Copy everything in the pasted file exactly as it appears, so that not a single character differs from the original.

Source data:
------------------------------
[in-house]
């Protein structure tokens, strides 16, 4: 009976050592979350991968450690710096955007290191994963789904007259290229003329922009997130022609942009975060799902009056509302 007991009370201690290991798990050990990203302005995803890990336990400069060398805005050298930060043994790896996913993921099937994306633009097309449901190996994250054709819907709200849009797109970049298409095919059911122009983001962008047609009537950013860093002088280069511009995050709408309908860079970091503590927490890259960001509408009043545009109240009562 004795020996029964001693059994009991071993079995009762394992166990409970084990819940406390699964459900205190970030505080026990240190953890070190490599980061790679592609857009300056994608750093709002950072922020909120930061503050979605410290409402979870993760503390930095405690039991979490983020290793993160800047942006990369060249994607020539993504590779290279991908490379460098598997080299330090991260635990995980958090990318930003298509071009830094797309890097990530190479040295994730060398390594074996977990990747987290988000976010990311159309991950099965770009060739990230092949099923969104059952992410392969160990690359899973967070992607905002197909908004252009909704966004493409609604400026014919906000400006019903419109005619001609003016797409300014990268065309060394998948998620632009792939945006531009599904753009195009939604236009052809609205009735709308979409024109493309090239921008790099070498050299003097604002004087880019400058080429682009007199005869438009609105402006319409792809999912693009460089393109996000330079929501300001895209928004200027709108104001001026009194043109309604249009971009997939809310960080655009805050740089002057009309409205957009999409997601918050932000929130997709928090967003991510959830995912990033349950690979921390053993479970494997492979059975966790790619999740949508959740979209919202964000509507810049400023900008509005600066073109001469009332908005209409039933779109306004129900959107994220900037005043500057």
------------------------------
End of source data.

[in-house]
């Protein structure tokens, strides 16, 4: 009976050592979350991968450690710096955007290191994963789904007259290229003329922009997130022609942009975060799902009056509302 007991009370201690290991798990050990990203302005995803890990336990400069060398805005050298930060043994790896996913993921099937994306633009097309449901190996994250054709819907709200849009797109970049298409095919059911122009983001962008047609009537950013860093002088280069511009995050709408309908860079970091503590927490890259960001509408009043545009109240009562 004795020996029964001693059994009991071993079995009762394992166990409970084990819940406390699964459900205190970030505080026990240190953890070190490599980061790679592609857009300056994608750093709002950072922020909120930061503050979605410290409402979870993760503390930095405690039991979490983020290793993160800047942006990369060249994607020539993504590779290279991908490379460098598997080299330090991260635990995980958090990318930003298509071009830094797309890097990530190479040295994730060398390594074996977990990747987290988000976010990311159309991950099965770009060739990230092949099923969104059952992410392969160990690359899973967070992607905002197909908004252009909704966004493409609604400026014919906000400006019903419109005619001609003016797409300014990268065309060394998948998620632009792939945006531009599904753009195009939604236009052809609205009735709308979409024109493309090239921008790099070498050299003097604002004087880019400058080429682009007199005869438009609105402006319409792809999912693009460089393109996000330079929501300001895209928004200027709108104001001026009194043109309604249009971009997939809310960080655009805050740089002057009309409205957009999409997601918050932000929130997709928090967003991510959830995912990033349950690979921390053993479970494997492979059975966790790619999740949508959740979209919202964000509507810049400023900008509005600066073109001469009332908005209409039933779109306004129900959107994220900037005043500057």